Being The New Kid

by Marilynn Halas on August 21st, 2013
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Happy-First-Day-of-SchoolIt happens to all of us and the good news is that we all get through it, but being the new kid can still make you fell like a long-tailed cat in a room full of rocking chairs.  Whether your child is entering pre-school, just moving in, or preparing for the unmitigated joy that is Middle School, being the new kid can be a scary experience.

Pre-Schoolers and Kindergarteners might worry about being away from Mom and Dad, zipping up their own coats, or the all important, finding the bathroom. (Admit it, we sometimes worry about that one even now, but I digress.)

Kids entering Middle or High School have different concerns, fitting in, making friends and of course, finding the bathroom.  (Are you seeing the common ground we share?)

Then there is the special joy of being new to a school in a grade where you think everyone else is already settled.  Transfers from across town or even another country face a special set of worries from meeting new people, meeting new expectations and wait for it… You guessed it… finding the bathroom.

We want our kids to be happy and successful in school and for them to feel secure enough to try new things and even learn something, so how can we help?  It sounds like a daunting task when you think about all the variables you cannot affect.  So many unknowns from new teachers, new peers and new communities, but you are not without choices.

We can choose to help our kids get comfortable with our new school in lots of ways.  Here are some tips that have worked for me.

  1. Don’t be a stranger.  Visit the new school often before school even starts.  Take your little one to the playground, take a walk around campus and even try to meet some other students before the first day.  Lots of schools host Welcome Back events where young children can meet their teacher, classmates and even see the classroom.  If your school offers this chance, take it.  It is a great way to lesson the anxiety by getting more familiar with the school.   Feel free to reach out to other parents too.  If your child is starting a big entry year, (read Kindergarten, Middle or High School), you are not the only one who is new.  Reach out to each other and you will soon have a buddy for yourself as well as showing your little one how to make friends.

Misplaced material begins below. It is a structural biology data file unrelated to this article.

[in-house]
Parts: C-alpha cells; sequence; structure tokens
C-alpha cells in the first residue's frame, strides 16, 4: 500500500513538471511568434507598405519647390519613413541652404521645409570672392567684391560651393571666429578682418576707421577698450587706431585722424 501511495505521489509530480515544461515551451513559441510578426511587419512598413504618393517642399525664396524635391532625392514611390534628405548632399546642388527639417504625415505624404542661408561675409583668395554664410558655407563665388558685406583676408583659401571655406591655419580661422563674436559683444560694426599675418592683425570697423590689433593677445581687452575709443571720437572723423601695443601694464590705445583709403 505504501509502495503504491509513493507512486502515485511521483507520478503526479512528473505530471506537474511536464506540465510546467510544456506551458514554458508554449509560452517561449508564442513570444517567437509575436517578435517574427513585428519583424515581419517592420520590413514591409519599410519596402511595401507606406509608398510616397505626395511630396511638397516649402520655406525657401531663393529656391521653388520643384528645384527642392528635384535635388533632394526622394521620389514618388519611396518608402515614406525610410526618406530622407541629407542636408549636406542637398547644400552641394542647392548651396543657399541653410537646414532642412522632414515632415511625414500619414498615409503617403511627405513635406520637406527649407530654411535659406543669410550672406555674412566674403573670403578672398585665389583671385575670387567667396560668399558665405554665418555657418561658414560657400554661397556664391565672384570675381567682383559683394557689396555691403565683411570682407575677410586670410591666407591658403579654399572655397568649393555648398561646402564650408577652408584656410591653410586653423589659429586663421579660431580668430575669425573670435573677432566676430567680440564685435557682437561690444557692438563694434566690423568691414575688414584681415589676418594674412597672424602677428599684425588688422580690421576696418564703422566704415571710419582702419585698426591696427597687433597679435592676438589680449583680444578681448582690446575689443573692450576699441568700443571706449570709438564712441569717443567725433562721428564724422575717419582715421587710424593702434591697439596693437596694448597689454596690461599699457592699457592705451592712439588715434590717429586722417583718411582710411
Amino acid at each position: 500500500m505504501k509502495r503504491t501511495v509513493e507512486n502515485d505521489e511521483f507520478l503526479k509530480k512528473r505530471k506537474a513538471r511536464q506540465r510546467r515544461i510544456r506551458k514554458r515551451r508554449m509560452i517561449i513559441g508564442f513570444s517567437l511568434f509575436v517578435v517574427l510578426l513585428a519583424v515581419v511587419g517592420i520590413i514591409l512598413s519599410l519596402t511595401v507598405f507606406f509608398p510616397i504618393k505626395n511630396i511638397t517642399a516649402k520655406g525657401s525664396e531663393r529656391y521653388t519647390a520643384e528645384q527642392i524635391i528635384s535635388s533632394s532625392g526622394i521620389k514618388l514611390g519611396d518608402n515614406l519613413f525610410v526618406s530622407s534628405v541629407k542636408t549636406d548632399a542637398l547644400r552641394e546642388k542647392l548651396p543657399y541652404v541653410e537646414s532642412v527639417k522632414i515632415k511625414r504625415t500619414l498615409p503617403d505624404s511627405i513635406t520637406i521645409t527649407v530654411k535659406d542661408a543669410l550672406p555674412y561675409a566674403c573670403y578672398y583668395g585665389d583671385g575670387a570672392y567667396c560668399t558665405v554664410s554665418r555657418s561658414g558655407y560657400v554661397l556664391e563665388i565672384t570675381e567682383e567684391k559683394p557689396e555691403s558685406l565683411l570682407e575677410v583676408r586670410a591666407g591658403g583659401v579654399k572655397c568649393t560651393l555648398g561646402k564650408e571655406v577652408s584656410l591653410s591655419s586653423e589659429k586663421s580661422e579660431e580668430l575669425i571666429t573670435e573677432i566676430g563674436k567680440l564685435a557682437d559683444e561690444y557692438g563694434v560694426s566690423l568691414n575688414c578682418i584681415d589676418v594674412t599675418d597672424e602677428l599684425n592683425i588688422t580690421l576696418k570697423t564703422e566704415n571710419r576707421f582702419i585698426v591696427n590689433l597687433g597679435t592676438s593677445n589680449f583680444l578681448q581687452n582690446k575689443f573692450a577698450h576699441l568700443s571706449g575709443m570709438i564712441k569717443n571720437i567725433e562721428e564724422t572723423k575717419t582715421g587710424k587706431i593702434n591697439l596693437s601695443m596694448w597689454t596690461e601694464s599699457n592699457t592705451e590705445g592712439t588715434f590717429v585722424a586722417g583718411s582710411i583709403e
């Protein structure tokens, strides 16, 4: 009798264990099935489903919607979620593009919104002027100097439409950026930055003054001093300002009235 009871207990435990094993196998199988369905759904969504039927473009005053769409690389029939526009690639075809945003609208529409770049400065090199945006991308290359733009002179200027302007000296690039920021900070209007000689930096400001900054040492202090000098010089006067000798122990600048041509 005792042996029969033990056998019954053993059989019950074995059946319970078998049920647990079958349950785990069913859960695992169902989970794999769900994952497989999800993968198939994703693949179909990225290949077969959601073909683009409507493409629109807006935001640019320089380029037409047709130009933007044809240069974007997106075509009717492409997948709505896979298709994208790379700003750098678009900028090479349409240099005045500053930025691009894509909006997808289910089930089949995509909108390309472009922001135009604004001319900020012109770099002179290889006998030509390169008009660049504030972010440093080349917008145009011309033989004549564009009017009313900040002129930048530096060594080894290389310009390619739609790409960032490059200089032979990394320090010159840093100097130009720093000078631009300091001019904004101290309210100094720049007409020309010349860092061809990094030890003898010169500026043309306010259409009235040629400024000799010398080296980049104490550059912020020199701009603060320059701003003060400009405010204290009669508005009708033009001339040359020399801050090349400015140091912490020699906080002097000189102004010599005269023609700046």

2. Talk about it.  It’s easy to imagine what your child might be concerned about, but unless you’re a mind reader, (and if you are, could you come with me to my next pitch meeting?), you can never know for sure what your child is thinking.  Try not to project what you are worried about, rather, ask open-ended questions and listen to your child actual concerns.  Maybe he isn’t worried about meeting new people, maybe it’s being sick on the school bus that has him worried.  Ask the questions and listen for the answers, they might just surprise you.
  3. Embrace your inner Spin Doctor.  This is about good old-fashioned marketing.  Talk up the good points of the school and the fun of trying something new.  Chances are your Kindergartener has no idea she should be nervous, enjoy the joy of unblemished potential.  You chose this school for your child.  You have good instincts, trust yourself enough to know you made a good choice.  Share with your child how much fun the playground is at school, how friendly the teacher will be and most of all how happy you are that your child gets to go to such a great place.  All of this will help maintain a positive attitude of gratitude and that goes a long way toward a great year.
  4. Be a good guest.  Remind your child that, at least in the beginning, the best approach is to be a good guest.  Your new school is, by definition, not your old school.  They will do things differently.  That is okay.  No one likes to feel judged so try to keep an open mind about things in your new school that you didn’t expect.  Better to say, “I’ve never seen it done that way…” than to preach about how much more efficiently your old school handled it.  You are a new member of a community that will have a big impact on your whole family.  Get to know them with an opened mind and a closed mouth when it comes to the way they do things.  Every school is different and most of them know what they are doing pretty well.  If you picked well, then you can afford to give them the benefit of the doubt and give yourself a break.

I guess that is the bottom line of any advice I ever give, trust yourself.  You are a good parent, not a perfect person, but a good parent.  You love your child and so chances are you will make good choices and have good instincts.  Trust your instincts.

Keep me posted.


Categories: General